- Fifth: The Civil Service of the Government has become a mere instrument of partisan tyranny and personal ambition and an object of selfish greed. It is a scandal and reproach upon free institutions and breeds a demoralization dangerous to the perpetuity of republican government. We therefore regard such thorough reforms of the Civil Service as one of the most pressing necessities of the hour; that honesty, capacity, and fidelity constitute the only valid claim to public employment; that the offices of the Government cease to be a matter of and patronage, and that public station become again a post of honor. To this end it is imperatively required that no President shall be a candidate for re-election.
- Sixth: We demand a system of Federal taxation which shall not unnecessarily interfere with the industry of the people, and which shall provide the means necessary to pay the expenses of the Government economically administered, the pensions, the interest on the public debt, and a moderate reduction annually of the principal thereof; and, recognizing that there are in our midst honest but irreconcilable differences of opinion with regard to the respective systems of Protection and Free Trade, we remit the discussion of the subject to the people in their Congress Districts, and to the decision of Congress thereon, wholly free of Executive interference or dictation.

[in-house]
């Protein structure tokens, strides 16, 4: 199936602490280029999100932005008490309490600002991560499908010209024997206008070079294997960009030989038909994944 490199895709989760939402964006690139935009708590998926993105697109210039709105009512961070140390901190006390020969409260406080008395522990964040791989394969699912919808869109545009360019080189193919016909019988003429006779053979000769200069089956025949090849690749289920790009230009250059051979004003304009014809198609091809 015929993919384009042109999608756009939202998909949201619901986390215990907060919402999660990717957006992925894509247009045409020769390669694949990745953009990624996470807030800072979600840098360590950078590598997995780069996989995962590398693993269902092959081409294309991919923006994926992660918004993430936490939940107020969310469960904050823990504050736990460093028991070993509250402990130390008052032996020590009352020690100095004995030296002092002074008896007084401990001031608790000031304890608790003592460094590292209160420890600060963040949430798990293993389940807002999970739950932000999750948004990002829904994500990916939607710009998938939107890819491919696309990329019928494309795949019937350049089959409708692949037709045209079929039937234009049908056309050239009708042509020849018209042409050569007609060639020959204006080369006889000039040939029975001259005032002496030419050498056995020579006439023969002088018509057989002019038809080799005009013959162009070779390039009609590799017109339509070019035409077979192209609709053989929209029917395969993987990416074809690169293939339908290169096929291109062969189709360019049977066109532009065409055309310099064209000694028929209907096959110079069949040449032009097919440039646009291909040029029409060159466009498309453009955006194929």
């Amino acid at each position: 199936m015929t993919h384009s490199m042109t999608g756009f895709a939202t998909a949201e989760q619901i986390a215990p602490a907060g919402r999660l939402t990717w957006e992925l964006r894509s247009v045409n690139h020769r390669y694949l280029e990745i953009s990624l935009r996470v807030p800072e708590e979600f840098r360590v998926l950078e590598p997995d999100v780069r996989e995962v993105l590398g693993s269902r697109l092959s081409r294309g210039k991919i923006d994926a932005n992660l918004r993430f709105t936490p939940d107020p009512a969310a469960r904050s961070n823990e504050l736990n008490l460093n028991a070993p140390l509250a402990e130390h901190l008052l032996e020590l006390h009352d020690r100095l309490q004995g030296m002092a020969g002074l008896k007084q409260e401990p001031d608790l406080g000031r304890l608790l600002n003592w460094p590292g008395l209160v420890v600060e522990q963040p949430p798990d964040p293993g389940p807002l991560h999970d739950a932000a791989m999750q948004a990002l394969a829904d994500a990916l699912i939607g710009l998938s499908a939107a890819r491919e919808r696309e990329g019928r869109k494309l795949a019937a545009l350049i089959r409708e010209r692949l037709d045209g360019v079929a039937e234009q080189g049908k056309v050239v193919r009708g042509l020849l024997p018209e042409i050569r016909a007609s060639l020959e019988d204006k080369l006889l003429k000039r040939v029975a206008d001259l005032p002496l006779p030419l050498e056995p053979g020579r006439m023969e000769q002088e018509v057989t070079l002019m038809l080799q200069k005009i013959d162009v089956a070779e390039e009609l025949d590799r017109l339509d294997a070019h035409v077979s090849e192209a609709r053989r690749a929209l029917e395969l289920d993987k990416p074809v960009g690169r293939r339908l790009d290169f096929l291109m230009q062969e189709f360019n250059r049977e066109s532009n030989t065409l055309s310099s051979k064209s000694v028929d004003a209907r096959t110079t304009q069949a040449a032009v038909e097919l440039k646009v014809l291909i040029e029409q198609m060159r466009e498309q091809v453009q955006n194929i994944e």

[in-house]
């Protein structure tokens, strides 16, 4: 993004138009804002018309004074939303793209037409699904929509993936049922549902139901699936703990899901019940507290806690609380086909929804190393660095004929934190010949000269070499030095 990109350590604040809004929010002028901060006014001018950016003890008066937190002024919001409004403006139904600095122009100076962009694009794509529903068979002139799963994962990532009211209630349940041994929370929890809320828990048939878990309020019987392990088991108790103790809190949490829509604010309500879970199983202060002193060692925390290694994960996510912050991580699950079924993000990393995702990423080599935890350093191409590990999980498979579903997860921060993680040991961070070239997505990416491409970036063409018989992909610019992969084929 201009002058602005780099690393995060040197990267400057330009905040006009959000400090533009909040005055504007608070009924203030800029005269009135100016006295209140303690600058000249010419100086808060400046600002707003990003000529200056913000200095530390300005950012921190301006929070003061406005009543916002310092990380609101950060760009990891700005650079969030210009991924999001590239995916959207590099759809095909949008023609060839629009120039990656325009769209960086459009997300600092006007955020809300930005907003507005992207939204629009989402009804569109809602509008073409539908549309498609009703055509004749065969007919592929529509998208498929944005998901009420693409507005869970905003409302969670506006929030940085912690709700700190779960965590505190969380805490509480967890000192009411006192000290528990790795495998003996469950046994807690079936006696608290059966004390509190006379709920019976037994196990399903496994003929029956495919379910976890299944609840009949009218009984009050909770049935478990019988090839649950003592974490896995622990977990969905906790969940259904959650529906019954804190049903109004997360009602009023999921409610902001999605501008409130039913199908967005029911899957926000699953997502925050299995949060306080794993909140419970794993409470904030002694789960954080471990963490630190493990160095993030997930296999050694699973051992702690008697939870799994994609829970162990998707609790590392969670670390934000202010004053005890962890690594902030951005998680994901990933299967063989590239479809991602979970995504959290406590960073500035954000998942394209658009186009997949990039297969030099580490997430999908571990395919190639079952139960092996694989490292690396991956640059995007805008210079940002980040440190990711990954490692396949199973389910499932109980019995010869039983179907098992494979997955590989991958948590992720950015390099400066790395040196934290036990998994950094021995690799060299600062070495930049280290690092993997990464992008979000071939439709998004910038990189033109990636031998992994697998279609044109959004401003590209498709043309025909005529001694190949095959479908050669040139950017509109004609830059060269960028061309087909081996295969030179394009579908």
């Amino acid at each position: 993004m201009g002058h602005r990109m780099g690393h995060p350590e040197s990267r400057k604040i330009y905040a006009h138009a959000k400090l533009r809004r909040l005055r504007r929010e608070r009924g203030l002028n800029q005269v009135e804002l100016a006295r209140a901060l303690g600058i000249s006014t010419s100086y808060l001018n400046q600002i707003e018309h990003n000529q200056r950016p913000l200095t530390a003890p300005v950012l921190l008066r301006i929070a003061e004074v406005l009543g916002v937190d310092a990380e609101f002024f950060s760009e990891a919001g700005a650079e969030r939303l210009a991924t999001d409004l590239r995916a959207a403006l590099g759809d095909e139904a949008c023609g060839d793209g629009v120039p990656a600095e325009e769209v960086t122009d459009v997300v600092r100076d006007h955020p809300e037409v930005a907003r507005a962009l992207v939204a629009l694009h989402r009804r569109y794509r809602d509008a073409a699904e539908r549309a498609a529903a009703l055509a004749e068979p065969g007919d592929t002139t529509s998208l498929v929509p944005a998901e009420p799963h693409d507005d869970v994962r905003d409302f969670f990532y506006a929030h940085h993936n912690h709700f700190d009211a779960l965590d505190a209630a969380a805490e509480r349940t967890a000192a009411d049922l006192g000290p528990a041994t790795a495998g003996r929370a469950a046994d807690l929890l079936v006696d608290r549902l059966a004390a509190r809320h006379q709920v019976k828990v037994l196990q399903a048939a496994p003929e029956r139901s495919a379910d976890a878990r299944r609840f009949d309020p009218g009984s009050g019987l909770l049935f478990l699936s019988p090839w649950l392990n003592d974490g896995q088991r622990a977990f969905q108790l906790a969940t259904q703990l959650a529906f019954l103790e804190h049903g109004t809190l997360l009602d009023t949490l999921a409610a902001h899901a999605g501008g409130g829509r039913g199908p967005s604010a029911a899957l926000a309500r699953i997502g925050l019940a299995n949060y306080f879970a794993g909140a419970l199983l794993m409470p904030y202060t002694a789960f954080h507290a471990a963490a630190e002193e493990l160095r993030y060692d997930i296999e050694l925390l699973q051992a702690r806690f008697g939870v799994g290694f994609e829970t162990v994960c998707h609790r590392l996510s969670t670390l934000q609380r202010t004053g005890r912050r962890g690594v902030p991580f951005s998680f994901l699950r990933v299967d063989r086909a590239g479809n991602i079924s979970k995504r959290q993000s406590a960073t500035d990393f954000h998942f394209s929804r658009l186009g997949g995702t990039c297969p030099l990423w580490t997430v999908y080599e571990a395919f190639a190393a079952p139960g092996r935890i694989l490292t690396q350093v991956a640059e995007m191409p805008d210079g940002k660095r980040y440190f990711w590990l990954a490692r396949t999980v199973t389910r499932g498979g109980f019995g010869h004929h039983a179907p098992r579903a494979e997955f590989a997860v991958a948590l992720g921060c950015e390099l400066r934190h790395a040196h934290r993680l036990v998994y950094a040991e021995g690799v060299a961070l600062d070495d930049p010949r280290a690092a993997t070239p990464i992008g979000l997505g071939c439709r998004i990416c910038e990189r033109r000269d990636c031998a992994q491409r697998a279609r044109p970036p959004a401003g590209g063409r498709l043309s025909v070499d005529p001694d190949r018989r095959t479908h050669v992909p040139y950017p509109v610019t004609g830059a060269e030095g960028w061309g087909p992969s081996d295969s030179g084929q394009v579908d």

- Seventh: The public credit must be sacredly maintained, and we denounce repudiation in every form and guise.
- Eighth: A speedy return to specie payment is demanded alike by the highest considerations of commercial morality and honest government.
- Ninth: We remember with gratitude the heroism and sacrifices of the soldiers and sailors of the Republic, and no act of ours shall ever detract from their justly-earned fame or the full reward of their patriotism.
- Tenth: We are opposed to all further grants of lands to railroads or other corporations. The public domain should be held sacred to actual settlers.
- Eleventh: We hold that it is the duty of the Government, in its intercourse with foreign nations to cultivate the friendship of peace, by treating with all on fair and equal terms, regarding it alike dishonorable either to demand what is not right, or to submit to what is wrong.